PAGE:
Have you ever wondered if your dog’s eye boogers are normal or not? A dog’s eyes can leak and tear for many reasons, some of which are normal and some of which are not. Tear stains are unsightly, but more importantly, dog eye discharge might indicate a problem that requires vet attention.
According to Beth Kimmitt, DVM, resident of ophthalmology at Purdue University’s College of Veterinary Medicine in West Lafayette, Indiana, a dog’s eye is always producing tears, and these tears typically drain at the corners of the eye. “Technically, a normal eye should not have any ocular discharge, but a small amount of clear discharge may be OK,” she tells us. Clear dog eye discharge might look brown and slightly crusty when it dries.
That said, some dog eye discharge is not normal. Read on to find out what’s normal and what needs a vet exam when it comes to dog eye discharge:
This type of dog eye discharge means it’s time to visit the vet.
If your dog has colored green eye discharge, yellow eye discharge or another colored eye discharge, schedule a vet appointment immediately. Other signs of problematic dog eye discharge include squinting, a red-looking eye, or if your dog is rubbing or pawing at his eye. If you think something is wrong with your dog’s eye, don’t wait too long to make that vet appointment — his eyesight could be at risk.
Abnormal eye leakage might signal a dog eye infection or other issues.
“The presence of ocular discharge is a non-specific sign,” Dr. Kimmitt says. “This means that it can be caused by a variety of ocular disorders. Common causes of dog eye discharge include ulcers, entropion, keratoconjunctivitis sicca and conjunctivitis (allergic or bacterial).” A corneal ulcer is damage to the cornea, which is the clear membrane that covers the iris and pupil.
Entropion is a condition in which the eyelid rolls inward, causing eyelashes to rub against the cornea. Keratoconjunctivitis sicca (called dry eye) is dryness of the conjunctiva, which is membrane that covers the white part of the eye. Conjunctivitis (sometimes called pink eye) is inflammation of the eye. A vet exam and tests can pinpoint the cause of your dog’s abnormal eye discharge.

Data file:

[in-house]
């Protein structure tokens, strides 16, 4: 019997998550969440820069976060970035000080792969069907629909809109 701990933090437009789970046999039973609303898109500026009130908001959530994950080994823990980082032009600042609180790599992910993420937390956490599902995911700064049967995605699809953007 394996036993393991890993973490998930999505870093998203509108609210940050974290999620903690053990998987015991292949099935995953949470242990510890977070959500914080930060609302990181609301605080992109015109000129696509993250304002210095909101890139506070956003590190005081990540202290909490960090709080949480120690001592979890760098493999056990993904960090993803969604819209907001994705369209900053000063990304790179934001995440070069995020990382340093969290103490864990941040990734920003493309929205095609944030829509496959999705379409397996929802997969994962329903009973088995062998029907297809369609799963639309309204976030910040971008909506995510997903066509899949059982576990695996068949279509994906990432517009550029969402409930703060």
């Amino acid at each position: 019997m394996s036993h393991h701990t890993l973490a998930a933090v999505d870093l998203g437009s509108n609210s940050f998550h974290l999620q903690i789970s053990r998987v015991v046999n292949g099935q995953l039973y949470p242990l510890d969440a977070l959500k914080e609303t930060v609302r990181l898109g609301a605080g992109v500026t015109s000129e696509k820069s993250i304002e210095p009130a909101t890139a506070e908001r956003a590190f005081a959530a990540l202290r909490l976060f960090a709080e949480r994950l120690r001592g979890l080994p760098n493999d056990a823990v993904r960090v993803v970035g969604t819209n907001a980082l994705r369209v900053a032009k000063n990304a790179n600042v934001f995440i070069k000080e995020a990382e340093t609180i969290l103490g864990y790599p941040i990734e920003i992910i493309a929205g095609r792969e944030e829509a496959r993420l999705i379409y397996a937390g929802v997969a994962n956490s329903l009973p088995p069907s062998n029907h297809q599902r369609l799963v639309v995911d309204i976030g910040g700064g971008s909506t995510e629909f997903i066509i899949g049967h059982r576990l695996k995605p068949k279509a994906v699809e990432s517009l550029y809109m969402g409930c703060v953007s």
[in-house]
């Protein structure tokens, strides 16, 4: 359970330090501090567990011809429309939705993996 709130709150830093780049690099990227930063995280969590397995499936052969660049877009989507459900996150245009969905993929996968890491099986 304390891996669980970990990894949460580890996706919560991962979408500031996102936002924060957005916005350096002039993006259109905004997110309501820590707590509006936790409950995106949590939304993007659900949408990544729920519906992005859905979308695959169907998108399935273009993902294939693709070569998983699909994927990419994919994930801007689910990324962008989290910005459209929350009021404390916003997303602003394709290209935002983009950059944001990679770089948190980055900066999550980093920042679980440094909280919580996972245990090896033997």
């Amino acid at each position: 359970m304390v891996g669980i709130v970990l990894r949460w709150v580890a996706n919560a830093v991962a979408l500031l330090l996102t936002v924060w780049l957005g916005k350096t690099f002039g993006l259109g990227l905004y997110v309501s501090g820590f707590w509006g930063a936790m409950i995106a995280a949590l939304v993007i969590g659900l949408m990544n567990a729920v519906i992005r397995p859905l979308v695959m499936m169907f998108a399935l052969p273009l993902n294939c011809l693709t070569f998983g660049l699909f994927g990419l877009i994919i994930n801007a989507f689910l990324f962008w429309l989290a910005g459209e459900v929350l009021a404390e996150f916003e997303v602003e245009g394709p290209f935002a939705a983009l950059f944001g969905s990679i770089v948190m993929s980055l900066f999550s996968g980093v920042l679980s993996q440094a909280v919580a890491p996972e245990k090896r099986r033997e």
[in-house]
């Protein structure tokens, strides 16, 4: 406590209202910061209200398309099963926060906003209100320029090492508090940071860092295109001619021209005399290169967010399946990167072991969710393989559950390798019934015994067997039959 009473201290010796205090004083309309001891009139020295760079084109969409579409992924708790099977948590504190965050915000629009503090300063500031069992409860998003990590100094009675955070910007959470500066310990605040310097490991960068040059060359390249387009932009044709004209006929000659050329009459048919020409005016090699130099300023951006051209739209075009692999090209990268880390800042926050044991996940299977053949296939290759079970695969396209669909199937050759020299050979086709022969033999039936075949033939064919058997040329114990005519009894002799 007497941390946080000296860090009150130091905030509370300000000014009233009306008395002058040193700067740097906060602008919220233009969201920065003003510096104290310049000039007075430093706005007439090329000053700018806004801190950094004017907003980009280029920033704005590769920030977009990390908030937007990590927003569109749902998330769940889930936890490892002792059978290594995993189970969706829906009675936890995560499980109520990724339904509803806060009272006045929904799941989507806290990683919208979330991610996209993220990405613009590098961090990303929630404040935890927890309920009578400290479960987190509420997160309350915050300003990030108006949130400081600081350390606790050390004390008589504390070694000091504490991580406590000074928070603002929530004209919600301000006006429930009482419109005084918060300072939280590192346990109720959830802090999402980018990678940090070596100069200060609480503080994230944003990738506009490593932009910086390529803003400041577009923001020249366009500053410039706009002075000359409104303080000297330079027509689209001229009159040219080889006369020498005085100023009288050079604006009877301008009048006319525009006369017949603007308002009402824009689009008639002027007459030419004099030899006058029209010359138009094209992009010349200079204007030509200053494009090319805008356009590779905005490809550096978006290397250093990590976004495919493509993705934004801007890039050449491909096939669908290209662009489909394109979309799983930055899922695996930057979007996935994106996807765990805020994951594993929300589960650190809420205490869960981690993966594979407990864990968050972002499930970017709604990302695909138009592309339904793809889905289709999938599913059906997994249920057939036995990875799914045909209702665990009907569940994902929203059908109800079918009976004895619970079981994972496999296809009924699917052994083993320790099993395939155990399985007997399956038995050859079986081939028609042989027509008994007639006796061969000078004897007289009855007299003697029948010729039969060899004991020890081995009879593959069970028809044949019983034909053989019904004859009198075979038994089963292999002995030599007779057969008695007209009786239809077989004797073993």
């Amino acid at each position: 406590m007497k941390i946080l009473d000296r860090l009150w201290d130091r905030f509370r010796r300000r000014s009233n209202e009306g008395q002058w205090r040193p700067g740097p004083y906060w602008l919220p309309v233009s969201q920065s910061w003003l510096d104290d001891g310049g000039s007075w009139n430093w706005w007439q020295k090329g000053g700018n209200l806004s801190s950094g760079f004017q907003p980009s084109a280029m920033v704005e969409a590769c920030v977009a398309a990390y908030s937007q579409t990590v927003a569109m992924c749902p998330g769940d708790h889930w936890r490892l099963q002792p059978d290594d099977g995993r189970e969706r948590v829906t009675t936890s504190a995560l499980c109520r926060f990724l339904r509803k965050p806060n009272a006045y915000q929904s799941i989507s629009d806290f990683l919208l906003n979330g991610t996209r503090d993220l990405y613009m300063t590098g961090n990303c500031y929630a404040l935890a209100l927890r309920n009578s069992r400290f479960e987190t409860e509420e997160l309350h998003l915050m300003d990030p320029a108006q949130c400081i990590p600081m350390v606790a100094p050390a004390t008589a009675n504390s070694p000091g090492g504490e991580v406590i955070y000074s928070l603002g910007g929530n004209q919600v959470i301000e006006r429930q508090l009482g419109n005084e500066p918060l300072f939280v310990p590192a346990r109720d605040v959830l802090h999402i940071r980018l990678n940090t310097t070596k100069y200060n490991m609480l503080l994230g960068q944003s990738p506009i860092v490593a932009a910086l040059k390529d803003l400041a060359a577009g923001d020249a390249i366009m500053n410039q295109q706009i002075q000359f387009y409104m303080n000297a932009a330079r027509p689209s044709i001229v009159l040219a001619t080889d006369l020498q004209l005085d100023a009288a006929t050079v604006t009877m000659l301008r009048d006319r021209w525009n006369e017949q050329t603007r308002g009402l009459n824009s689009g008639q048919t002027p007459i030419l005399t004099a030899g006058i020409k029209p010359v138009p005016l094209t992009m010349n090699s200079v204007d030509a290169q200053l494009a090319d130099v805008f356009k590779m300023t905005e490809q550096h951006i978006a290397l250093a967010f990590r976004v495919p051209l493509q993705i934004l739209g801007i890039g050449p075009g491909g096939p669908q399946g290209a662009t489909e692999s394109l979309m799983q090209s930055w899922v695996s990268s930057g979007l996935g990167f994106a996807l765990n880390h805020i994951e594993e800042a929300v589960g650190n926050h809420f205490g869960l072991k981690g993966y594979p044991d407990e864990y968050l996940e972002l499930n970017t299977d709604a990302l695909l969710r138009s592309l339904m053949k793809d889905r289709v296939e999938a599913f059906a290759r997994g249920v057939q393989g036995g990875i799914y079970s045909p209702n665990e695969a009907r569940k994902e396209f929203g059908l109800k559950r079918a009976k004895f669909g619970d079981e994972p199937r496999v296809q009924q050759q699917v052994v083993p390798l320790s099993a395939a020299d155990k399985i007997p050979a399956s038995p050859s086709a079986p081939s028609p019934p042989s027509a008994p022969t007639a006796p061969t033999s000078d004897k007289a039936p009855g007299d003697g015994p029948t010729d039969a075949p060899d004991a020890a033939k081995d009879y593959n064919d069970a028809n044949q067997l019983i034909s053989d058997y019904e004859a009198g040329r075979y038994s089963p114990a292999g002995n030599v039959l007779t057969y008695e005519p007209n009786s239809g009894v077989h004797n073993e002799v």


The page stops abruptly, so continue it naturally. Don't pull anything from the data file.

Certain breeds are prone to dog eye discharge.
Brachycephalic dog breeds like Pugs and Boxers might have slightly more eye leakage than other breeds due to the combination of a short nose and large, round eyes. In these breeds, some dog eye discharge might be normal, especially if it’s clear, but abnormal dog eye boogers deserve a vet visit.
Poodles and Cocker Spaniels are more prone to blocked tear ducts, too. Usually, these ducts drain the tears from your dog’s eyes out through the nose and back of the throat. With the tear ducts blocked, there’s nowhere for the tears to drain, so they spill over the eye rims and run down the face.
If you see brown tear stains, it doesn’t necessarily mean something is wrong.
“Dogs with white hair coats (like Maltese, Poodles, etc.) might show the discharge easier than other colors,” Dr. Kimmitt says. You can help minimize dog tear stains by wiping the under-eye area frequently and keeping it as dry as possible. You can also try one of the whitening products sold specifically to help with tear stains.
It’s important to keep your dog’s eye area clean.
“A soft, wet cloth can be used to gently wipe away the discharge,” Dr. Kimmitt advises. You can also use a veterinary eye cleaning product to combat dog eye discharge — just make sure it doesn’t contain any alcohol.
Thumbnail: Photography by Tanantornanutra/Thinkstock.
This piece was originally published in 2017.
About the author
Pet expert Jackie Brown has spent 20 years following her passion for animals as a writer and editor in the pet publishing industry. She is contributing writer for National Geographic’s Complete Guide to Pet Health, Behavior, and Happiness: The Veterinarian’s Approach to At-Home Animal Care (April 2019) and author of the book It’s Raining Cats and Dogs: Making Sense of Animal Phrases (Lumina Press, 2006). Jackie is a regular contributor to pet and veterinary industry media and is the former editor of numerous pet magazines, including Dog World, Natural Dog, Puppies 101, Kittens 101 and the Popular Cats Series. Prior to starting her career in publishing, Jackie spent eight years working in veterinary hospitals where she assisted veterinarians as they treated dogs, cats, rabbits, pocket pets, reptiles, birds and one memorable lion cub. She lives in Southern California with her husband, two sons and miniature poodle Jäger. Reach her at jackiebrownwriter.wordpress.com.